An agile coding game for your engineering team: Extreme Carpaccio

On the 11th of January, I attended to a London meetup organized by London Software Crafsmanship and hosted by Pivotal (office based in Old Street).

After reading the meetup title, I decided to attend. The meetup title was “Hands-on Session: Extreme Carpaccio: slice thin, code fast“.

  • Let’s say that I’m a foodie, then I’m Italian and finally a passionate software engineer.
  • Let’s say that Carpaccio is a typical dish based on raw fish and meat thinly sliced and served as starter or appetizer.
  • Let’s say that the meat Carpaccio is typical from Piedmont, that is the region where I come from.
  • Let’s say that I’m interested to improve my agile software developments skills using extreme programming.

This was the perfect occasion!

What is Extreme Carpaccio?

Extreme Carpaccio is a coding game in which teams should slice a given problem and then implement the solution based on their slicing strategy. During an Extreme Carpaccio session a server sends requests to participant’s laptops. Participants should then implement their solution following their slicing strategy in order to satisfy the server.

More thin you slice, more quickly you implement the code and hopefully you will be able to score very early (agile). If you decide to go up-front you can take too much time to implement the solution (waterfall), and you risk to see other participants start scoring before you.

This coding game had been invented by Diego Lemos and it’s inspired from other two existing coding game:

  1. Extreme Startup
  2. Elephant Carpaccio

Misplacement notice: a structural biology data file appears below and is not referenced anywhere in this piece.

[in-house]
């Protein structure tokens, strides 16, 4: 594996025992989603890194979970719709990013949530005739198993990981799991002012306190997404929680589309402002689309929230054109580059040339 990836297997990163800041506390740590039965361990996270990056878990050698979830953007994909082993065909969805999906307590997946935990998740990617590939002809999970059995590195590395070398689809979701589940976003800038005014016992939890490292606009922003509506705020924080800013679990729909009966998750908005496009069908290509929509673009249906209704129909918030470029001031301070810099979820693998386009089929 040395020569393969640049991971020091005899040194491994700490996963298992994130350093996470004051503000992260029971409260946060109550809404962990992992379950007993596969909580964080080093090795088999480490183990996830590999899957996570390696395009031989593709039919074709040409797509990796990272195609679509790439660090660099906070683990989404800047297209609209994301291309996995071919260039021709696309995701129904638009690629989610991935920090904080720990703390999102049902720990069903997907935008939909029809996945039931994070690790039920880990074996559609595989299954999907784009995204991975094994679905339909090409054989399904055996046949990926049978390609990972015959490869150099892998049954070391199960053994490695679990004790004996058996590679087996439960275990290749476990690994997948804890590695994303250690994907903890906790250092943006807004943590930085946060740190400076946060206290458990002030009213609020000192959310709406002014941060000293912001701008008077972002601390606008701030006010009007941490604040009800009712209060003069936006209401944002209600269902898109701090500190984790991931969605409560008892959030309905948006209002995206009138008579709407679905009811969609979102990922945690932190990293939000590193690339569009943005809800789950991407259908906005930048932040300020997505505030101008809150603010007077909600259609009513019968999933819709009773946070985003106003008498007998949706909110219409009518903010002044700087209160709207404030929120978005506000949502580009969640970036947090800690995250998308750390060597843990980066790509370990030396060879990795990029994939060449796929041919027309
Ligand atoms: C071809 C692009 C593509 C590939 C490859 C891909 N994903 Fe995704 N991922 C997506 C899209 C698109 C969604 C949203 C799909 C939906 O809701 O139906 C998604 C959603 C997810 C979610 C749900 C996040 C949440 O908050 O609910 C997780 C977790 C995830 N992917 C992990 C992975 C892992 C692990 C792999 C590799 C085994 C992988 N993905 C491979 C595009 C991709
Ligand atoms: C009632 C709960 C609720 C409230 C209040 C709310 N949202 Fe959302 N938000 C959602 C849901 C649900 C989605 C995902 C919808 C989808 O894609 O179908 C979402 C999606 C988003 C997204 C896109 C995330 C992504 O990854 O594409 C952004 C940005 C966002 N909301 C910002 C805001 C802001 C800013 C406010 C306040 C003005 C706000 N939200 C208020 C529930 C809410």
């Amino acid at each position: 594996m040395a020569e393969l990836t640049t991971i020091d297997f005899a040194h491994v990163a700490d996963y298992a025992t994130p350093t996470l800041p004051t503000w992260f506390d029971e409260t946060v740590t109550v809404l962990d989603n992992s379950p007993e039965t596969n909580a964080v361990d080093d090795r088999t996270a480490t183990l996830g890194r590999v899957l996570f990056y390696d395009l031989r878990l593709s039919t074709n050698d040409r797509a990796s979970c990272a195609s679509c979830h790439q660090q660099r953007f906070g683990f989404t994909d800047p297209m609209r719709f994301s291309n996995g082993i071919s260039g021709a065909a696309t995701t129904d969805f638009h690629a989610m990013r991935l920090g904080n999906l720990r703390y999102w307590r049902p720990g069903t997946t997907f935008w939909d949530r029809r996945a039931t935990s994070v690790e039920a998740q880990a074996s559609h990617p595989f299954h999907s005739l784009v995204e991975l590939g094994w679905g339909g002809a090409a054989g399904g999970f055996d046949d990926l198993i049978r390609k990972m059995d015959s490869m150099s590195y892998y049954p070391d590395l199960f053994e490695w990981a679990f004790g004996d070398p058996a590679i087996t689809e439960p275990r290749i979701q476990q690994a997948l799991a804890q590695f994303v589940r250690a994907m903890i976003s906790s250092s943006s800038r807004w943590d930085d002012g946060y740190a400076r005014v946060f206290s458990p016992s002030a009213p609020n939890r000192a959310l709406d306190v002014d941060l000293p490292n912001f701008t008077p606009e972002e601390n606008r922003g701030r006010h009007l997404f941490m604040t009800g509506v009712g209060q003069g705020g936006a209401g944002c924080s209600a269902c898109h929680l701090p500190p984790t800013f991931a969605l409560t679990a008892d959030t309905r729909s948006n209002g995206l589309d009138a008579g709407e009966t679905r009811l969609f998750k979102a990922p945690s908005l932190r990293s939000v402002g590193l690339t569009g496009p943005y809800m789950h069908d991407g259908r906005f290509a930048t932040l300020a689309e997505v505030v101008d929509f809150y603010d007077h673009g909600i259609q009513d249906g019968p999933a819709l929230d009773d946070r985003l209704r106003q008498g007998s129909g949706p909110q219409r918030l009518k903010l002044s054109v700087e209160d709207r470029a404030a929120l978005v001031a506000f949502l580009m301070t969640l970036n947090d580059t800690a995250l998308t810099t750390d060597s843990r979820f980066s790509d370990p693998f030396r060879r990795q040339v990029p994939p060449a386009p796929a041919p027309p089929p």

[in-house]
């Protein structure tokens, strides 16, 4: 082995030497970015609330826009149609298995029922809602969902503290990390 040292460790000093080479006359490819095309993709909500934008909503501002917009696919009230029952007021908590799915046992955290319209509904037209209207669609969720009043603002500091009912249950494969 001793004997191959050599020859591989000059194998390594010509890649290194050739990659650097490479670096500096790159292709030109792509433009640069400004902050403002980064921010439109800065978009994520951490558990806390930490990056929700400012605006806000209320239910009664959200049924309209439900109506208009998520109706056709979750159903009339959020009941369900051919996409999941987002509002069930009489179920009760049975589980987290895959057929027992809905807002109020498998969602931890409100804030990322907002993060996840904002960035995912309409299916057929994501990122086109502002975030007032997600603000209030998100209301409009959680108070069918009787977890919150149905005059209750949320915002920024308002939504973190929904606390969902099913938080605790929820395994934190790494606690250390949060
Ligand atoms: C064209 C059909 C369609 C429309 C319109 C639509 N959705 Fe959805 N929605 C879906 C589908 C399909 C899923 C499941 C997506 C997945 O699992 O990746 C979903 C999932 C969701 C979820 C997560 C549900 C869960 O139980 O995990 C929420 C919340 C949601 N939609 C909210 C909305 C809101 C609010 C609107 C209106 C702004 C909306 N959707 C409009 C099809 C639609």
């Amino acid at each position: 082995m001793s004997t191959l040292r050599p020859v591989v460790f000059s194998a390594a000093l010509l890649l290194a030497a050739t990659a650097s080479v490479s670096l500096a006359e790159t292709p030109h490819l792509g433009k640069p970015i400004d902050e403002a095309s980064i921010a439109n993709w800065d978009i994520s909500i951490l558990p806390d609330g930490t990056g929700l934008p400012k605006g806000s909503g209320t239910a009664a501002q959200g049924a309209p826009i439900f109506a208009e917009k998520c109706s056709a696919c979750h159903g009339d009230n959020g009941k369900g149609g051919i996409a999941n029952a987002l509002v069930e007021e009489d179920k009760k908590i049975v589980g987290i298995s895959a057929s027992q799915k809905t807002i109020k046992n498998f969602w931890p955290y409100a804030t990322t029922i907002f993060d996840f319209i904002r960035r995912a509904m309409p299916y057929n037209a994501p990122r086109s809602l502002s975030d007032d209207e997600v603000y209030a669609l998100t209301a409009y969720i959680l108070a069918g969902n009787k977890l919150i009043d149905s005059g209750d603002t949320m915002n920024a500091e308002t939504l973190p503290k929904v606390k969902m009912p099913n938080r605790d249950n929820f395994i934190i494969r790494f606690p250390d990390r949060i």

A good agile exercise for your engineering team

I found it an awesome pairing exercise and a great coding challenge to learn how to slice the whole problem through a value perspective.

The more you slice, the earlier you go to production, and the earlier you earn points.

I believe this is a good agile team exercise to do, also because there is a kind of competition with the score list. The most difficult part it’s to choose a good slicing strategy in order to start to deliver your code to production and get feedback from the customers. In reality, given a new product to develop, it’s on the DNA of a good software developer to break the software requirements in small tasks that might be quickly developed and delivered to production. Shorter feedback loop is always a best practice to adopt and if in your company you have a process of code review via pull request, this approach makes the life easier for your reviewers as it’s easier to review small chunk of code for a specific feature rather than a big pull request for multiple features.

This is the GitHub repository of Extreme Carpaccio

I hope you enjoyed the article!

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